A good friend of mine used to work in a major high street bookstore. He recently told me a pretty embarrassing story. A celebrity who I will not name (I’m so known for my discretion, dahling) was booked to arrive in the shop one Saturday morning to sign copies of his new book. I can’t remember what the book was called and, to be honest, can’t be bothered looking it up on Amazon to find out. It didn’t win the Booker or top any of the best-sellers lists, so if you’re trying to guess you can rule a few people out there.
And no, it wasn’t Salman Rushdie.
So, Celebrity X turned up on time for his (so no, it wasn’t J.K. Rowling) appearance. In fact he arrived early, and upon his arrival was greeted by posters with his likeness on them and mountains of copies of his own book, tottering on tables like the Tower of Pisa. Each of them eagerly awaited his signature. The staff stood about awkwardly, nervously glancing at their watches and shuffling their feet.
They didn’t do this thing very often, my friend said, and there was a good reason for that. The shop was pretty badly managed. In fact, there were two managers, and they didn’t get on with one another. They were constantly squabbling and trying to annoy each other. On a different occasion, my friend was asked by Manager A to rearrange the travel section into alphabetical order by surname. He spent the entire morning doing so. Just before lunch Manager B came and demanded to know what he was doing. My friend began to explain, but Manager B told him to rearrange it in a different way. He spent the rest of the afternoon doing so. Just before hometime Manager A came and asked my friend what he was doing. You can imagine what my friend spent the following morning doing.
So the managers didn’t get on. To be exact, they fought like cats in a sack. You see, there had previously been two branches in the city, but one of them went on fire in the wee small hours one morning. Fortunately, there was nobody in it at the time, but books to tend to burn pretty quickly, so the store and its contents were completely destroyed.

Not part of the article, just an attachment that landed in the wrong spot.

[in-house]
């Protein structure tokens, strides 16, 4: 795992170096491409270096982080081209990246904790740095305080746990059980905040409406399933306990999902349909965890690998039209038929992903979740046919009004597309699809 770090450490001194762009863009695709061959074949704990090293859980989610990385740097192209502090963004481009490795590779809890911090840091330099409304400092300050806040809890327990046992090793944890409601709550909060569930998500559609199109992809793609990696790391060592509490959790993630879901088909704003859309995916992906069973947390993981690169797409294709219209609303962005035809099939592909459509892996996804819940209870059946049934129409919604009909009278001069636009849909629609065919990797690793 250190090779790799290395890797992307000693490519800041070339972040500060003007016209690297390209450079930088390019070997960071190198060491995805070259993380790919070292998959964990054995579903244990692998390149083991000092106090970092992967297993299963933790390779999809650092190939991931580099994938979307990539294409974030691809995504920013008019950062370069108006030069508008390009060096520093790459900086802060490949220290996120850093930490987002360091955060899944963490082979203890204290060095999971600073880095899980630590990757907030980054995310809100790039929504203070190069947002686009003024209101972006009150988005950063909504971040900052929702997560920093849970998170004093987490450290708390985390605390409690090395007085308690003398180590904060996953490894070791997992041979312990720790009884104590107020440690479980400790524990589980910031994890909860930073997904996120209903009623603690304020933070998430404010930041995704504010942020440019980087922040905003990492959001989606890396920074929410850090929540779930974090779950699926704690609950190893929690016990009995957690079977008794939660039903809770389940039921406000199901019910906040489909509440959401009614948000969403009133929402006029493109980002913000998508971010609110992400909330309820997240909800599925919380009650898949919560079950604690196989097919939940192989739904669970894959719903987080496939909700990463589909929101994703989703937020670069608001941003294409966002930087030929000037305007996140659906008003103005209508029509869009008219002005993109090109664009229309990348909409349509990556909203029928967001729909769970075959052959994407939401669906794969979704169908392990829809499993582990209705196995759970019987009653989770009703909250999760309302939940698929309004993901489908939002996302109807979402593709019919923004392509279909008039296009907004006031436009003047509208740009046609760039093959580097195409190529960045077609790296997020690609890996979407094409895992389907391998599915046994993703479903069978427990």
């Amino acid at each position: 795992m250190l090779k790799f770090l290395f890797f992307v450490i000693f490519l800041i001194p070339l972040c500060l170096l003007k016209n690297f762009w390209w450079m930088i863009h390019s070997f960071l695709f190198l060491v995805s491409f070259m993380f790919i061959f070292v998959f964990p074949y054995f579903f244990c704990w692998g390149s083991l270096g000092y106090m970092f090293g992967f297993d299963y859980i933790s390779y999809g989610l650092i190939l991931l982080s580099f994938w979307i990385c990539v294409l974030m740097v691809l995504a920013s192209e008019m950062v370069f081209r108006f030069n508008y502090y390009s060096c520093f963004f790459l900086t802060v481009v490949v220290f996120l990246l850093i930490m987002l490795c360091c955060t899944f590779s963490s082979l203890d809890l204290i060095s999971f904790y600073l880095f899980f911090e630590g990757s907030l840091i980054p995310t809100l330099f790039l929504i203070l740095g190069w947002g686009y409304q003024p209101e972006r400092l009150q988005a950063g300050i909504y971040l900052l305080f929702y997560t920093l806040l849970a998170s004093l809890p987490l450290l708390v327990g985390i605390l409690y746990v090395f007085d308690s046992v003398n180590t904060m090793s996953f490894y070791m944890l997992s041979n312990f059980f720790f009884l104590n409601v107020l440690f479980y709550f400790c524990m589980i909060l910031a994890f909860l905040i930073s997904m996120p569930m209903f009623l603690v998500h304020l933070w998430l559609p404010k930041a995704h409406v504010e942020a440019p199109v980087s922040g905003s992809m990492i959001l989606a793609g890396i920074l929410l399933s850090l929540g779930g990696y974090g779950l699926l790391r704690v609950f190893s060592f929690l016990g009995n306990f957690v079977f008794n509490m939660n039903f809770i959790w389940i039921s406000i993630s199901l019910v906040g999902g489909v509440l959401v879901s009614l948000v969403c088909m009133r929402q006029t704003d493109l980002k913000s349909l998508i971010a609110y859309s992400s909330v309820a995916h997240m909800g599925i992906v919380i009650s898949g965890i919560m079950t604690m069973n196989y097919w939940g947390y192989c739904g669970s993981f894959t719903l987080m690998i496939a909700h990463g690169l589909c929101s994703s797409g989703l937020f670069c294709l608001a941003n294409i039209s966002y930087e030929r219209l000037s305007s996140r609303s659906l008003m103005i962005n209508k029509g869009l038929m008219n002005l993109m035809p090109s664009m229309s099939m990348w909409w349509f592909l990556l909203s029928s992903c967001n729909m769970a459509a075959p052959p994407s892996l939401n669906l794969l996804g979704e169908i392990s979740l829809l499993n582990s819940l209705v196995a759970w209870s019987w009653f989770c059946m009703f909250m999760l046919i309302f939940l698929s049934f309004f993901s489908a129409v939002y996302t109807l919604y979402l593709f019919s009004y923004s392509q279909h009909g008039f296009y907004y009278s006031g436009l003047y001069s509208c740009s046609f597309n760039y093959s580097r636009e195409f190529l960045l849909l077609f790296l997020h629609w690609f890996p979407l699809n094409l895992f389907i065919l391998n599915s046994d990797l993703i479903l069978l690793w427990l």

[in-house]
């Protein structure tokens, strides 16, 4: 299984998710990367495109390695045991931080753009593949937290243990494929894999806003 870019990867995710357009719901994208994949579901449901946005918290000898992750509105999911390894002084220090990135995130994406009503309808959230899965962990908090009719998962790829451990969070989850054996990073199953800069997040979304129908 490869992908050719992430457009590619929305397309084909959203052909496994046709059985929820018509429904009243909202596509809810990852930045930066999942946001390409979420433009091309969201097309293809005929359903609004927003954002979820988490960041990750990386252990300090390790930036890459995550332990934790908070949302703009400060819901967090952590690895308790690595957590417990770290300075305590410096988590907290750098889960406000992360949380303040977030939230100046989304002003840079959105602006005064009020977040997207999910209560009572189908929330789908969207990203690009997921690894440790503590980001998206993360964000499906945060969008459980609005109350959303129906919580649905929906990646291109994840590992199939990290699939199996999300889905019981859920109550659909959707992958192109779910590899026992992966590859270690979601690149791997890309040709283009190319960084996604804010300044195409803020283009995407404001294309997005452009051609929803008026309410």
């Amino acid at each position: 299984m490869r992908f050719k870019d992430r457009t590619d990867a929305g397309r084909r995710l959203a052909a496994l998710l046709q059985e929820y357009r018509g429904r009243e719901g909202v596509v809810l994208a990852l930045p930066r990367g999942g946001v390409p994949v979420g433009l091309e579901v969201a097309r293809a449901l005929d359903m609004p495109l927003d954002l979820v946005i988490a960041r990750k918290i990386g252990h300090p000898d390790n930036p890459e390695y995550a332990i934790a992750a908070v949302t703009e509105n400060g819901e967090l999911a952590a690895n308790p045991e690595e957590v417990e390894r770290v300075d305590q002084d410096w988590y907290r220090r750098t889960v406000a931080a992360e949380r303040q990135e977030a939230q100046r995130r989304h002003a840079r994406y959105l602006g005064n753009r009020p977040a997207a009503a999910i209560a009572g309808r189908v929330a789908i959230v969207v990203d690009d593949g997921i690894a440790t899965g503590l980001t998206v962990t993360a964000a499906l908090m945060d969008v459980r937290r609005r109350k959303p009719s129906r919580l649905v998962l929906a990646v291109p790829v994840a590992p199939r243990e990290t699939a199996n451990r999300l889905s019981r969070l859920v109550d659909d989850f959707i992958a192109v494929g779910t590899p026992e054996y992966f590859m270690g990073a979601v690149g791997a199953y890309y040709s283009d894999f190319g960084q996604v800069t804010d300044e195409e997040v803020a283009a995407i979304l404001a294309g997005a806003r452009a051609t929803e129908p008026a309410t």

After that, all of the staff were relocated to the other branch. They were not, it has to be said, welcomed with open arms. As it turned out, there was more rivalry between the two gangs of staff than between the X-Factor contestants. It did not make for a pleasant working environment, my friend said.
So, as the two managers argued over where to place Celebrity X’s signing table, disastrous news began to dawn on the bookshop underlings. Nobody was coming. There was approximately seven people waiting to meet Celebrity X. Two of them looked a little lost, so they might have just been looking for the Yoga section and got confused.
Nobody else in the shop seemed remotely interested in Celebrity X. Then again, it was around nine on a Saturday morning, so I can’t say I blame them.
Celebrity X signed all seven copies of his own book, which took approximately six minutes. He spent roughly another twenty signing some more, just in case “anybody who couldn’t make it that morning came looking for them”. To my friend’s knowledge, they remain unsold.
This story has recently come back to haunt me. I used to think that it was funny, but now I don’t find it quite so amusing. You see, I’ve been doing a few book signings of my own. I’ve been trying to sell more copies of mix., which means travelling from pillar to post, staying in more lonely hotels, generally flogging myself to the masses in random shops the length and breadth of the country.
The night before I went to my first public appearance, for want of a less grand term, the same bookshop drone friend informed me that lad’s favourite Abi Titmuss, did a book signing in Liverpool not that long ago. You know how many people turned up for that?
Yes, three. If the lad’s favourite can’t bring a few dozen perverts out of the woodwork, what hope do I have?
My friend is encouraging that way.
So, there I sit, picking at a dinner in a Holiday Inn beside a busy motorway, worrying that nobody will come to meet me the following day.
“Cheeky Chef Draws Smaller Crowd Than Naughty Nurse,” the headline would read.
That would be really annoying. I mean, as I’ve said before, I’m not a chef.
Besides that, signing a book is a funny thing to do. I mean, it’s not like I’m a celebrity of any kind. And it’s hard to know what to say to somebody who has just asked you to sign their book. There is no social training for that. It’s not really a form of etiquette you learn at school.
But I think I’m doing okay. I ask the person’s name, sign their book with a personal message, smile, chat for a bit (usually about meringues!). There’s not much to it, really. It’s just a matter of being friendly and not treating people as if they are deranged stalkers.
And no, I won’t tell you how many people have turned up before. Let’s just say that it’s more than Miss Titmuss and Dom Joly (whoops, gave away his name there) and less than Bill Clinton.
I’m happy with that.
If you want to come to a book signing, you can see where they are by looking at the events on my facebook page.
Bye for now!